Looking ahead to this coming season, we have a similar situation to that of Delanie Walker in Tennessee. The Eagles went out and added several weapons in an attempt to improve the team's 24th-ranked passing offense from a season ago. Arguably the biggest free agent wideout acquisition of the offseason, Alshon Jeffery will likely command most of the team's red zone targets. The aging but still speedy deep threat, Torrey Smith will open things up down field. And the addition of power back LeGarrette Blount to the backfield suggests that the team wants their second-year quarterback to attempt fewer passes (Carson Wentz ranked fifth in the NFL last season with 607 attempts). We can't forget about Darren Sproles, who saw 70-plus targets last year, and rising prospect Nelson Agholor in the slot (Jordan Matthews' role remains a question mark).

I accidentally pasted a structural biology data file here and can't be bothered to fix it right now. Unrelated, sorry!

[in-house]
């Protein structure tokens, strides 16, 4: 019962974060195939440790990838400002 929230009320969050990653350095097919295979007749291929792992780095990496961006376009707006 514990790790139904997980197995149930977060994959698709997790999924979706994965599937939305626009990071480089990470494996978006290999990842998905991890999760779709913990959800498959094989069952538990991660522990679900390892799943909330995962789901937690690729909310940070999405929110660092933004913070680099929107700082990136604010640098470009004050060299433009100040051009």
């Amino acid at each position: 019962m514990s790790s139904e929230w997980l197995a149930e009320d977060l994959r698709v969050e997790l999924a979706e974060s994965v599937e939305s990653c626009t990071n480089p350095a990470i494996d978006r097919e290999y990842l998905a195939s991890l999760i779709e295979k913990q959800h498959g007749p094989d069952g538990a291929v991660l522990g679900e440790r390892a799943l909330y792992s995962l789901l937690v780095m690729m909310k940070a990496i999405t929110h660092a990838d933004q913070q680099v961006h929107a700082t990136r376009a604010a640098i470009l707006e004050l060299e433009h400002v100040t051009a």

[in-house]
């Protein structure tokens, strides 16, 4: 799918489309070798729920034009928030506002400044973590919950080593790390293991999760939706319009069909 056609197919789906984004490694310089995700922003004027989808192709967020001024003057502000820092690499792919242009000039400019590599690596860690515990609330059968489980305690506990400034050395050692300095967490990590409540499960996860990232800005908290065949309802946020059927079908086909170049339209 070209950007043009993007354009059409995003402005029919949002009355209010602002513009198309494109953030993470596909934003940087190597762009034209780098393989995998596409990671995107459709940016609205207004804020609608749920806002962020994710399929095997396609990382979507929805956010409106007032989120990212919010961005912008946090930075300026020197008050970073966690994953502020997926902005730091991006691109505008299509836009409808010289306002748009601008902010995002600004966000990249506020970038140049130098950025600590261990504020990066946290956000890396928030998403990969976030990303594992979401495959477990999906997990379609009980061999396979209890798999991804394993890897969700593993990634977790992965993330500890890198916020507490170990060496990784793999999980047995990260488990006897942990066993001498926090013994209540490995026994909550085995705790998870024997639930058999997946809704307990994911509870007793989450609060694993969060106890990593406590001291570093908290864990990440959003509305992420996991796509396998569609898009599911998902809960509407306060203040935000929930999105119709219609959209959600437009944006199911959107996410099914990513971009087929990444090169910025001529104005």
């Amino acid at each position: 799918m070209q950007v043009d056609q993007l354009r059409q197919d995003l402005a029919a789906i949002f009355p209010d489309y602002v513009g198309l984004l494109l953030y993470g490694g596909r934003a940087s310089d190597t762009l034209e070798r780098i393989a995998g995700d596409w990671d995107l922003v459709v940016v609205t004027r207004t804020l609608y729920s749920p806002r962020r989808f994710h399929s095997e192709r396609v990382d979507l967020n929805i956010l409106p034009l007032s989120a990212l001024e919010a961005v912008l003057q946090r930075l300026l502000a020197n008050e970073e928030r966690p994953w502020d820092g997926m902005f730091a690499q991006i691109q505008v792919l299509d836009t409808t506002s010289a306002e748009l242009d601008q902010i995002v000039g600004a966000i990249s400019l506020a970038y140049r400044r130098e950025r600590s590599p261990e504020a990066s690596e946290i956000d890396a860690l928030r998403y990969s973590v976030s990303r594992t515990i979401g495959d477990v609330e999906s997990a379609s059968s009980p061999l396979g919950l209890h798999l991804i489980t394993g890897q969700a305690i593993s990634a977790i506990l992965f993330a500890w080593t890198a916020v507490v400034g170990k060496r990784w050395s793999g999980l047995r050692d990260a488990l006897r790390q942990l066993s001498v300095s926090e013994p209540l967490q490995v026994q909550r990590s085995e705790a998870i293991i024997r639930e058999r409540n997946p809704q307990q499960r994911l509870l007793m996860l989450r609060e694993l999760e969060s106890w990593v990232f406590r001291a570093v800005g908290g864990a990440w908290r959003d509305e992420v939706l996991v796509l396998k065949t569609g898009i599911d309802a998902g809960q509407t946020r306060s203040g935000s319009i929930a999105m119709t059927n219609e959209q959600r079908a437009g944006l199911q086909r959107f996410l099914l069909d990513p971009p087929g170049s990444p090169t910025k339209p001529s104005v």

With all of this added depth, it's not very likely Ertz ranks second on the team in targets as he did last season. He tied for the team lead in red zone looks (14) last season too, but with Jeffery and Blount now the probable go-to guys near the paint, Ertz's opportunities may be more limited. Plus, despite averaging about 90 targets per season in his four years as a pro, Ertz has failed to post more than four touchdowns in a single campaign.
Let someone else deal with the early-season headaches that Ertz will induce, and consider yourself better off with a more consistent option.